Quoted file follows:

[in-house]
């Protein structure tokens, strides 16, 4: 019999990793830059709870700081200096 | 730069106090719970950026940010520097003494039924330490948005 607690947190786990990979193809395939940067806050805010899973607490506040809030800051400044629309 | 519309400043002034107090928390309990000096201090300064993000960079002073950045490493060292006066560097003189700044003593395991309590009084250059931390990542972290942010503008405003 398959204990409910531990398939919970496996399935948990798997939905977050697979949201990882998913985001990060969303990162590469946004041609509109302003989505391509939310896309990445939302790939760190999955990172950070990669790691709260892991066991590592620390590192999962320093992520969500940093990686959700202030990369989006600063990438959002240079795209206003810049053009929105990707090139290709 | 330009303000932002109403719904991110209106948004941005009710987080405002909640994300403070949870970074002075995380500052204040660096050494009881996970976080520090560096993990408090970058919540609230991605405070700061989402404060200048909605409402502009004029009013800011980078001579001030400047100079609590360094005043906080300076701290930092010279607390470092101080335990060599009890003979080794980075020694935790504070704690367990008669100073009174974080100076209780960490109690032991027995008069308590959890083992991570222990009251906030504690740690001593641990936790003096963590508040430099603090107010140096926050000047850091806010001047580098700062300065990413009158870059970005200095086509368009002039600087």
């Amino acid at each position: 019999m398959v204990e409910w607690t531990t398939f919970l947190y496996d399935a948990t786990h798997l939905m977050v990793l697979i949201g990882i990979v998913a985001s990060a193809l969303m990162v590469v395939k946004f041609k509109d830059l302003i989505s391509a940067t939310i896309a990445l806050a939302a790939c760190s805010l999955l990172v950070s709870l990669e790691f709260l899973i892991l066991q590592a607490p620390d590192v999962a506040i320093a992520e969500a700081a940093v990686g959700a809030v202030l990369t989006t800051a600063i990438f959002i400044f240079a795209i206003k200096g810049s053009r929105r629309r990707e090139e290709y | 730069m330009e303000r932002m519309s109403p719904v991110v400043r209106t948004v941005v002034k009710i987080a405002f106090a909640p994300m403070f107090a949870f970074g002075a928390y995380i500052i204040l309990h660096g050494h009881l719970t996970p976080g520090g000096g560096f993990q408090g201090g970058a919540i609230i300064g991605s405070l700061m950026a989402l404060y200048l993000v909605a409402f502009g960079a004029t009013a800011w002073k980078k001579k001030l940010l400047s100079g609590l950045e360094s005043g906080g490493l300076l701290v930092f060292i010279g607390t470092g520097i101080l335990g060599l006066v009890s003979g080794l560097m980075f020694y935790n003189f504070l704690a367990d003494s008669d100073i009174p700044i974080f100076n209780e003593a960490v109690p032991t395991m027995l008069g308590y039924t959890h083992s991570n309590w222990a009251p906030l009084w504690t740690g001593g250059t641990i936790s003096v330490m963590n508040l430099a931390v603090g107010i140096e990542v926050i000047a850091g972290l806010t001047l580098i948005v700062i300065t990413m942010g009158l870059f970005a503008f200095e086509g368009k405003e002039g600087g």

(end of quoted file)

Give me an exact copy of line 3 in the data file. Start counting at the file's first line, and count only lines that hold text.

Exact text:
């Amino acid at each position: 019999m398959v204990e409910w607690t531990t398939f919970l947190y496996d399935a948990t786990h798997l939905m977050v990793l697979i949201g990882i990979v998913a985001s990060a193809l969303m990162v590469v395939k946004f041609k509109d830059l302003i989505s391509a940067t939310i896309a990445l806050a939302a790939c760190s805010l999955l990172v950070s709870l990669e790691f709260l899973i892991l066991q590592a607490p620390d590192v999962a506040i320093a992520e969500a700081a940093v990686g959700a809030v202030l990369t989006t800051a600063i990438f959002i400044f240079a795209i206003k200096g810049s053009r929105r629309r990707e090139e290709y | 730069m330009e303000r932002m519309s109403p719904v991110v400043r209106t948004v941005v002034k009710i987080a405002f106090a909640p994300m403070f107090a949870f970074g002075a928390y995380i500052i204040l309990h660096g050494h009881l719970t996970p976080g520090g000096g560096f993990q408090g201090g970058a919540i609230i300064g991605s405070l700061m950026a989402l404060y200048l993000v909605a409402f502009g960079a004029t009013a800011w002073k980078k001579k001030l940010l400047s100079g609590l950045e360094s005043g906080g490493l300076l701290v930092f060292i010279g607390t470092g520097i101080l335990g060599l006066v009890s003979g080794l560097m980075f020694y935790n003189f504070l704690a367990d003494s008669d100073i009174p700044i974080f100076n209780e003593a960490v109690p032991t395991m027995l008069g308590y039924t959890h083992s991570n309590w222990a009251p906030l009084w504690t740690g001593g250059t641990i936790s003096v330490m963590n508040l430099a931390v603090g107010i140096e990542v926050i000047a850091g972290l806010t001047l580098i948005v700062i300065t990413m942010g009158l870059f970005a503008f200095e086509g368009k405003e002039g600087g």